“It is actually an adult show that the children will enjoy,” he said. “What we did when creating the show was to make sure we had something that appealed to everyone.”

Emptage said this will be the first time Circurious has performed in Chautauqua, and he is excited to perform in the Amphitheater because it is outdoors. The Amphitheater also can house more guests, and with more guests comes more energy from the audience, he added.

“The energy that you get from the audience is what feeds you the most as an entertainer,” he said.

“It’s one of the differences between movies and the live theater,” Emptage said. “It’s something that we share together. It’s not passive; it’s active. It’s something that can only be experienced live.”

Smith Wilkes stage to host alligators, monkeys, bugs

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Submitted photo.

Suzi Starheim | Staff Writer

Normal guests for the Tuesday night Family Entertainment Series performances are children and their parents, but tonight’s two shows will have some guests of a different species attending and performing. These guests are the animals of Nickel City Reptiles and Exotics, and they will be the focus of tonight’s performances.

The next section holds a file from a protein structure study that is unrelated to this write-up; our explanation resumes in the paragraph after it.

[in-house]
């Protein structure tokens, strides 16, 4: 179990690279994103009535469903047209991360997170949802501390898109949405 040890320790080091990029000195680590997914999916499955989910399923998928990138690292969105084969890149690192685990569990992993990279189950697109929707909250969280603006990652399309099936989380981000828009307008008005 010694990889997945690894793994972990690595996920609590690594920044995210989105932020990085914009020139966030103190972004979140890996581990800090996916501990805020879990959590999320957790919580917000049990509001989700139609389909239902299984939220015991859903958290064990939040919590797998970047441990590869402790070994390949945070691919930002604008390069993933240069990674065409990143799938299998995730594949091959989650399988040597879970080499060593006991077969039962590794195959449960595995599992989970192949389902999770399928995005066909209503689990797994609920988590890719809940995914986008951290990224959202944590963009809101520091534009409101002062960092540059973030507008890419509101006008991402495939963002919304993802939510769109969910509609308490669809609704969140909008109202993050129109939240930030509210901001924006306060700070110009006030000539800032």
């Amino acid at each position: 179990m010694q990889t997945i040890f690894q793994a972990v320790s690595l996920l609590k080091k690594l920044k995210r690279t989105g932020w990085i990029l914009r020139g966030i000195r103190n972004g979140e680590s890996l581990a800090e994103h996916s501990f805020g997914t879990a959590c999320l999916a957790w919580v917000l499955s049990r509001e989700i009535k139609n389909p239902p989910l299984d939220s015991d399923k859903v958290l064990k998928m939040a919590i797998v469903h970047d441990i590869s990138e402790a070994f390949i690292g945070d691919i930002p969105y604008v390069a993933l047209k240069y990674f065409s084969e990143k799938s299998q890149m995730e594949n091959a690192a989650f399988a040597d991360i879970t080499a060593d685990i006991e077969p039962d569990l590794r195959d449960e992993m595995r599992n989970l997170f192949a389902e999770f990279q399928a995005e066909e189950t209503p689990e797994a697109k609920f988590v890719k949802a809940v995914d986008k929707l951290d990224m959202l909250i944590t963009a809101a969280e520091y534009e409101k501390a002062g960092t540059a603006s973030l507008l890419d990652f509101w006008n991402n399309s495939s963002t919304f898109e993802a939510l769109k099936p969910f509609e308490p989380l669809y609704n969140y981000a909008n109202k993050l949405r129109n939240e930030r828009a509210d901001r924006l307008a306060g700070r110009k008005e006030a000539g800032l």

Animal handler Jeff Musial said tonight’s shows, at 5 p.m. and 7 p.m. in Smith Wilkes Hall, are for guests of any age and will include a variety of animals people don’t often get to see. He said some of the guests in tonight’s show include a black and white ruffed lemur, a baby black-handed spider monkey, alligators and snakes.

To teach people conservation information about these animals, Musial said, he uses a fun method that involves mixing education with entertainment for audience members.

“We call it ‘edutainment,’” he said. “We like to educate people, but in a fun way.”

Musial invites guests up on stage with him at various points during the shows to hold some of the snakes and bugs. He said this allows guests to develop a love for exotic species while seeing them up close.

Musial said using a more fun method to teach kids and adults about endangered and rare species of animals helps them to focus throughout the entire show and to absorb the information given to them. This means Musial also gets to include a little bit of comedy and some “fun facts” about the animals.